Weather

Active weather pattern brings the potential for flooding

The start of this week brings a very active weather pattern giving us the chance for heavy rain accumulation, the potential for flooding, and strong to even severe thunderstorms. Showers and thunderstorms will persist through Tuesday afternoon and will be efficient rain makers. On Monday the bulk of the heaviest rain will hang north of I-70, however that will switch into Monday night.



Monday afternoon and evening there is a severe threat in play. This is the lowest of the threats, but with a marginal risk present, we could see isolated severe thunderstorms containing large hail and damaging winds in excess of 60 mph. This risk is for our southwestern counties, extending just south of Jefferson City down to the Lake of the Ozarks.

Tonight rain showers and thunderstorms will continue through mid-Missouri, however the axis of heaviest rainfall will shift to the south. Heavy downpours this evening look to set up along the I-44 corridor. The showers and thunderstorms could "train", meaning they will produce heavy downpours that will hang overhead of one area for a long amount of time. This will cause for heavy rainfall accumulation to the southeast.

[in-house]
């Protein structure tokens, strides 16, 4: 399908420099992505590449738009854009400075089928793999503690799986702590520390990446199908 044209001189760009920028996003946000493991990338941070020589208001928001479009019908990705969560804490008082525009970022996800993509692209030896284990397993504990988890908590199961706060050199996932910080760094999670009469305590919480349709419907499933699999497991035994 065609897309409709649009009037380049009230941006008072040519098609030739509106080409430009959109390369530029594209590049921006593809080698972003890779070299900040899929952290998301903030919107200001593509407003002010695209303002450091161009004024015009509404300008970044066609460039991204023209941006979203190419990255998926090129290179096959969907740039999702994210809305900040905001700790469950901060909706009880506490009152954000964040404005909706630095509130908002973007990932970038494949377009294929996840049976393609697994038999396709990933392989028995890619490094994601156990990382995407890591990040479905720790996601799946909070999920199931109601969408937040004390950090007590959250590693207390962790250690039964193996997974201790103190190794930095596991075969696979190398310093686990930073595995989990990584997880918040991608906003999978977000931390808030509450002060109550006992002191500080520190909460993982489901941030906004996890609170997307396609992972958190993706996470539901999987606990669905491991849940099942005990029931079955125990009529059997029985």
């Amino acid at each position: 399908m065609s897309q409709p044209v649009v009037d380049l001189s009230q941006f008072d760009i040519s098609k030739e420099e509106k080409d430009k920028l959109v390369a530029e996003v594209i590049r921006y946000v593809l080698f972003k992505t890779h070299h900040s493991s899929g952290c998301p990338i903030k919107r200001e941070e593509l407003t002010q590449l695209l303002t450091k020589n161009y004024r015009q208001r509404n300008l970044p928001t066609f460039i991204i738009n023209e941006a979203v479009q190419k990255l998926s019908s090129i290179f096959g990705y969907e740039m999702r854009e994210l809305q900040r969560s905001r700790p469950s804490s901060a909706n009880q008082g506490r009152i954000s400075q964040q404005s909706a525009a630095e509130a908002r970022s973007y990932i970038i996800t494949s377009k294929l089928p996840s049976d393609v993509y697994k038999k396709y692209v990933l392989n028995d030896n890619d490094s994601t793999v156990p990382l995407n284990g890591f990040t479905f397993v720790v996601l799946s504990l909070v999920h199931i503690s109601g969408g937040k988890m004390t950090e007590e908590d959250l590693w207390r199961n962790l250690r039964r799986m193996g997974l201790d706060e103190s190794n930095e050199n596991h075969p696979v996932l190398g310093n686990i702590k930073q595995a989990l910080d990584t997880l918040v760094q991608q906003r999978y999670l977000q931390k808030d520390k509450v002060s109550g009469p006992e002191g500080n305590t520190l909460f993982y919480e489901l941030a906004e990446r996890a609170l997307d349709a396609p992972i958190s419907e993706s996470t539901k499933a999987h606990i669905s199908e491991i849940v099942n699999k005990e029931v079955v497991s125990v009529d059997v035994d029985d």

Luckily, late Tuesday we will see drying conditions by the evening. However, once this multi-day rain event is all said and done, rainfall totals will be in excess of 3" close to I-44. Columbia and Jefferson City will likely see anywhere from 1" - 2".



With heavy rainfall expected to the southeast there is a Aerial Flood Watch in effect from 7 PM Monday until 7 PM Tuesday. Localized areas receiving up to 4" will give way to potential flooding. Low lying areas, as well as streams or creeks, are most likely to see flooding conditions. To stay safe under these conditions make sure you check back with the ABC 17 Stormtrack Weather Team for updated forecasts. And as always, remember, turn around don't drown.



Not all of the impacts of the heavy rainfall within the next two days will be bad. Rainfall is still needed across a good portion of mid-Missouri. With abnormally dry and moderate drought conditions still in place across parts of the state, rainfall will be well received.


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